Scientists Work to Save Persian Onager from Extinction

Scientists Work to Save Persian Onager from Extinction

This is one of the two live Persian onager foals born via artificial insemination.

Photo: Mandi Schook, PhD

What do you do when you’ve got an endangered species of wild equid and your genetically matched mare and stallion are hundreds or even thousands of miles apart? Just round up said wild stallion and take him to your local breeding station so he can mount the dummy, right? Not exactly. And boarding him on a plane for a round-the-world tour isn’t exactly in his best welfare interest either—nor is it likely to be financially feasible, especially when budgets are limiting.

But breeding Persian onager stallions to mares in different parts of the world is exactly what scientists hope to accomplish in an effort to save the endangered species. Persian onagers are a rare species of Asian wild ass, native to Iran, which are today considered to be “critically endangered,” said Budhan S. Pukazhenthi, BVSc, PhD, reproductive physiologist at the Center for Species Survival in the Smithsonian Conservation Biology Institute (SCBI), in Front Royal, Virginia.

Although onagers breed naturally in zoos, Pukazhenthi said the goal is to reduce the risks of inbreeding. Currently there are fewer than 1,000 animals worldwide (including fewer than 30 in North American zoos).

The solution? Artificial insemination.

Mandi Schook, PhD, associate research curator at the Cleveland Metroparks Zoo, in Cleveland, Ohio, accepted the challenge of collecting semen from male onagers and inseminating females.

In a pioneering effort, Schook and colleagues succeeded in harvesting viable sperm through electroejaculation (electrical stimulation of pelvic muscles causing ejaculation) of seven anesthetized male onagers in American zoos. The sperm survived freezing and thawing and were implanted into three sedated female onagers at the Wilds, a SCBI partner institution in Cumberland, Ohio.

But before the insemination could occur, scientists had to first establish the females' basic reproductive biology—a critical step, Schook said, as not all equid species have the same kinds of reproductive cycles. Researchers examined a group of females twice by ultrasound, without sedation, prior to insemination. They also monitored the hormone metabolites in their urine. With the information they gathered, the researchers determined the appropriate timing for a successful insemination.

But before the insemination could occur, scientists had to first establish the females' basic reproductive biology—a critical step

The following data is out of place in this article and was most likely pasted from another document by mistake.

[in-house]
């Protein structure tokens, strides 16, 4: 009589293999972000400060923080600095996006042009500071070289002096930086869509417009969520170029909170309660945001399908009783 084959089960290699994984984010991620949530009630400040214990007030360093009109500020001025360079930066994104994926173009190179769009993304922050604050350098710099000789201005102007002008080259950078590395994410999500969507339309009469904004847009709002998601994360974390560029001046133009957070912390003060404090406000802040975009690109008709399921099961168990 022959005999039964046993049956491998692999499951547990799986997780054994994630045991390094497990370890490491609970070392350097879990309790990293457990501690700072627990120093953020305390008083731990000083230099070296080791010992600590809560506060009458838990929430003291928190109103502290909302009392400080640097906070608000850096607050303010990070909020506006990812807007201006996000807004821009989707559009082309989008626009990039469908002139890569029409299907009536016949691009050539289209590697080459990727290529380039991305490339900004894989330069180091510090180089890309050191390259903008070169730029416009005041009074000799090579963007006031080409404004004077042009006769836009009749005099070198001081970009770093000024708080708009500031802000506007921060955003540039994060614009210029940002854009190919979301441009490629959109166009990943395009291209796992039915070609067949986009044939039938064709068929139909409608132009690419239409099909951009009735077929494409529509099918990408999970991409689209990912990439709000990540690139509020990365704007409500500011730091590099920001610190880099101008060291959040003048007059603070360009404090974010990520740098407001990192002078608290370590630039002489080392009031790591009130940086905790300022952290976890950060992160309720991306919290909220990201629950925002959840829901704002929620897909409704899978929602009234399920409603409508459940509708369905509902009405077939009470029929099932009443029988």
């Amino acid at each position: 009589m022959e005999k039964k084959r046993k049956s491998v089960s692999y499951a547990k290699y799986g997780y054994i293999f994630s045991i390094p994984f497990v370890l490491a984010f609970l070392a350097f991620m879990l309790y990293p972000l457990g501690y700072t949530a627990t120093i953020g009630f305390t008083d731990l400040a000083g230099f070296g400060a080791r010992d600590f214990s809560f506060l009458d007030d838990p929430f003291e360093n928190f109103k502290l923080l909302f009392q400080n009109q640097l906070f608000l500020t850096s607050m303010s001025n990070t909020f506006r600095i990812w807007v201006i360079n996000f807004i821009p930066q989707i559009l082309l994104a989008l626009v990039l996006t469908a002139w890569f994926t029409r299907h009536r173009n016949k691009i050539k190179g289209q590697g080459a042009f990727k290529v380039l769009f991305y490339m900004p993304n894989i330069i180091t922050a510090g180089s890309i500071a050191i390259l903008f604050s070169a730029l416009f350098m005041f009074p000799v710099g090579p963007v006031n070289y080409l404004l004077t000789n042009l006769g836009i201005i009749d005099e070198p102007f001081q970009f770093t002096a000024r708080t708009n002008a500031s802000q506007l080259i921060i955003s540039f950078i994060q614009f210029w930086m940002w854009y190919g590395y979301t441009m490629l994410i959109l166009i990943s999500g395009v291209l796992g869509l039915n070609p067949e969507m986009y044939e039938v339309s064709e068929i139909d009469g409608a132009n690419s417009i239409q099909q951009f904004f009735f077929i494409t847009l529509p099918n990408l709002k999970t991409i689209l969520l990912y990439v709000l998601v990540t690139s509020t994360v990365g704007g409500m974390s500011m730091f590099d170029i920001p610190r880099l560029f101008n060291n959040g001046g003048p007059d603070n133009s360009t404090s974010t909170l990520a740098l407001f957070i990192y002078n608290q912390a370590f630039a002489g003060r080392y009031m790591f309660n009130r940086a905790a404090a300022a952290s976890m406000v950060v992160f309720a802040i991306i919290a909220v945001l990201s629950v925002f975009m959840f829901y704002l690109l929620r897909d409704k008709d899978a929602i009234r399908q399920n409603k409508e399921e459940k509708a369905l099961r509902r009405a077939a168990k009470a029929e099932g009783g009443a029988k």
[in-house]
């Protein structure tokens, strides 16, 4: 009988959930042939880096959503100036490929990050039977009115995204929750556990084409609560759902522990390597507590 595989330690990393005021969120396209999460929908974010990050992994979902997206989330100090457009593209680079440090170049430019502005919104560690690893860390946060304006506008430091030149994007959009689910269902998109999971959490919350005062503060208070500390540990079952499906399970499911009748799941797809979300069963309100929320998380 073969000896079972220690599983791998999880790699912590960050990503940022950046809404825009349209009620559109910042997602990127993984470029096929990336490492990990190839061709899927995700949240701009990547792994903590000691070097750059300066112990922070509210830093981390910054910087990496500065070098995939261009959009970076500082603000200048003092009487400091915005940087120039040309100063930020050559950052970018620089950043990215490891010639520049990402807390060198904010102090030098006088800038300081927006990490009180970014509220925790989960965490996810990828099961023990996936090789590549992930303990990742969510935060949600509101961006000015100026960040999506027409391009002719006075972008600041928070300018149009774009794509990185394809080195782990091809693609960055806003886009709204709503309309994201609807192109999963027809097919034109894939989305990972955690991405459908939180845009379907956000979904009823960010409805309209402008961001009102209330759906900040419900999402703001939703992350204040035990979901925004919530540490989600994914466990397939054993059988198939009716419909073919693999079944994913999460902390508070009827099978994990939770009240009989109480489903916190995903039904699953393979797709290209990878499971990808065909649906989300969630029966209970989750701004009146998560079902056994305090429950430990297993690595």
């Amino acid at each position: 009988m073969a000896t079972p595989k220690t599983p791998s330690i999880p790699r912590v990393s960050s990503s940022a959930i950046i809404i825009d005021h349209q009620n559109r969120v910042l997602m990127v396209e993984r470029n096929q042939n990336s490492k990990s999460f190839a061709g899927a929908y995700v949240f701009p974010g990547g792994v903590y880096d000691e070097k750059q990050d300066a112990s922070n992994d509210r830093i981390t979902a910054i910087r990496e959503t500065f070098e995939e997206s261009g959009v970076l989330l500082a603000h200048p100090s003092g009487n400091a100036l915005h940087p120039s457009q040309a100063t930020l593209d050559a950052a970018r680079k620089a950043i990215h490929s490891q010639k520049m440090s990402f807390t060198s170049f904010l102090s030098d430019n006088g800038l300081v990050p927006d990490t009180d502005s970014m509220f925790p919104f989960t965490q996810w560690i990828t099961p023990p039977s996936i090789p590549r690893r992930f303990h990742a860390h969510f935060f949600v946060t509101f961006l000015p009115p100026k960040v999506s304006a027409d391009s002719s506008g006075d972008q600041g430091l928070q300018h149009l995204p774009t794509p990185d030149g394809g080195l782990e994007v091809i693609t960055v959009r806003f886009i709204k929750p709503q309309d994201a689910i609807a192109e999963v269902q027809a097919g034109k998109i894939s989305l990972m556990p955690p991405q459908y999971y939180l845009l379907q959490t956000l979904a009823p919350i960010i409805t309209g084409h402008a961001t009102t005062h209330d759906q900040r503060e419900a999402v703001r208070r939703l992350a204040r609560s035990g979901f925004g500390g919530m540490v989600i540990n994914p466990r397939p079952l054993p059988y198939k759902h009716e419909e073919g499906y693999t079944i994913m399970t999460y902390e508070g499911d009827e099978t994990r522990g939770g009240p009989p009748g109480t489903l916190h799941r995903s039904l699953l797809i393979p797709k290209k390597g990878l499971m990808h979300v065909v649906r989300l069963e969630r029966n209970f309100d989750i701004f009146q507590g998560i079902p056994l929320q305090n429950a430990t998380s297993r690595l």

Photo: Courtesy Dr. Mandi Schook

All in all, the females received very little handling—a maximum of two times prior to insemination—and sedation only during the actual insemination process, when the mares received a 10- to 15-minute standing sedation.

“In the time it takes for a sedative to be administered and take effect, we can be done with the ultrasound exam and the female returned directly to her enclosure with the other females, where a grain reward is waiting,” Schook said.

Out of three inseminated onagers, two live foals were born—one from fresh, chilled semen and the other from frozen, then thawed semen, Schook said.

“Transporting a single endangered equid overseas for population management can cost upwards of $20,000,” Schook said. “Therefore, artificial insemination provides a means to manage these populations more globally by the transport of genetic material at a lower cost and with less risk to the animal.

“This also means that we could potentially bank genetic material (frozen sperm) from animals in the wild, without having to remove them from their environment, an additional ‘insurance policy’ against any unseen catastrophe (that could lead to extinction),” she added.

With the successful artificial insemination protocol, Schook said researchers now have hope of strengthening Persian onager numbers in the coming years.

The study, "Fundamental studies of the reproductive biology of the endangered persian onager (Equus hemionus onager) result in first wild equid offspring from artificial insemination," was published in Biology of Reproduction

About the Author

Christa Lesté-Lasserre, MA

Christa Lesté-Lasserre is a freelance writer based in France. A native of Dallas, Texas, Lesté-Lasserre grew up riding Quarter Horses, Appaloosas, and Shetland Ponies. She holds a master’s degree in English, specializing in creative writing, from the University of Mississippi in Oxford and earned a bachelor's in journalism and creative writing with a minor in sciences from Baylor University in Waco, Texas. She currently keeps her two Trakehners at home near Paris. Follow Lesté-Lasserre on Twitter @christalestelas.

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